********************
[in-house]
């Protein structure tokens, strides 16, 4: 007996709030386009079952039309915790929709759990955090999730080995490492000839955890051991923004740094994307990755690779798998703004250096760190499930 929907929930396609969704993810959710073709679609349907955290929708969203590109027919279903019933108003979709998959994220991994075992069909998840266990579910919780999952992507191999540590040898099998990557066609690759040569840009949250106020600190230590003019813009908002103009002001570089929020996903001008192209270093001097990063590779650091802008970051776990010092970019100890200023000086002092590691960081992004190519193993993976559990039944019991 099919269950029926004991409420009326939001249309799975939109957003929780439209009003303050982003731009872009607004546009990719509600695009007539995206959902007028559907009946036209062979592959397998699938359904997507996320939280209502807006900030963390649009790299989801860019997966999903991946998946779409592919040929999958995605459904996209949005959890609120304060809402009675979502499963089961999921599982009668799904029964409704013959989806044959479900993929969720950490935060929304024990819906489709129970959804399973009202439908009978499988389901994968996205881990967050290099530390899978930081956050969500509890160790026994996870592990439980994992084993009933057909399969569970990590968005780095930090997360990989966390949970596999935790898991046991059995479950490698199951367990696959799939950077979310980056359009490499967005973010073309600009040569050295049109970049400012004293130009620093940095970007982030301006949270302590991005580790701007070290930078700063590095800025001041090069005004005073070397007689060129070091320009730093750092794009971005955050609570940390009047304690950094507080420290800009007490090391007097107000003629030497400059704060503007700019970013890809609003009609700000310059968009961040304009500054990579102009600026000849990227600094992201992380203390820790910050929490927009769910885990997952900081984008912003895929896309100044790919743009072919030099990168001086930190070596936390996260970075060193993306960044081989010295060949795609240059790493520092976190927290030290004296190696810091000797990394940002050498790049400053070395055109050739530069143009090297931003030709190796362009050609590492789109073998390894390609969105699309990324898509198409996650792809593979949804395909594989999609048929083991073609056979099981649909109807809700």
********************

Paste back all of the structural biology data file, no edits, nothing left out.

[in-house]
């Protein structure tokens, strides 16, 4: 007996709030386009079952039309915790929709759990955090999730080995490492000839955890051991923004740094994307990755690779798998703004250096760190499930 929907929930396609969704993810959710073709679609349907955290929708969203590109027919279903019933108003979709998959994220991994075992069909998840266990579910919780999952992507191999540590040898099998990557066609690759040569840009949250106020600190230590003019813009908002103009002001570089929020996903001008192209270093001097990063590779650091802008970051776990010092970019100890200023000086002092590691960081992004190519193993993976559990039944019991 099919269950029926004991409420009326939001249309799975939109957003929780439209009003303050982003731009872009607004546009990719509600695009007539995206959902007028559907009946036209062979592959397998699938359904997507996320939280209502807006900030963390649009790299989801860019997966999903991946998946779409592919040929999958995605459904996209949005959890609120304060809402009675979502499963089961999921599982009668799904029964409704013959989806044959479900993929969720950490935060929304024990819906489709129970959804399973009202439908009978499988389901994968996205881990967050290099530390899978930081956050969500509890160790026994996870592990439980994992084993009933057909399969569970990590968005780095930090997360990989966390949970596999935790898991046991059995479950490698199951367990696959799939950077979310980056359009490499967005973010073309600009040569050295049109970049400012004293130009620093940095970007982030301006949270302590991005580790701007070290930078700063590095800025001041090069005004005073070397007689060129070091320009730093750092794009971005955050609570940390009047304690950094507080420290800009007490090391007097107000003629030497400059704060503007700019970013890809609003009609700000310059968009961040304009500054990579102009600026000849990227600094992201992380203390820790910050929490927009769910885990997952900081984008912003895929896309100044790919743009072919030099990168001086930190070596936390996260970075060193993306960044081989010295060949795609240059790493520092976190927290030290004296190696810091000797990394940002050498790049400053070395055109050739530069143009090297931003030709190796362009050609590492789109073998390894390609969105699309990324898509198409996650792809593979949804395909594989999609048929083991073609056979099981649909109807809700």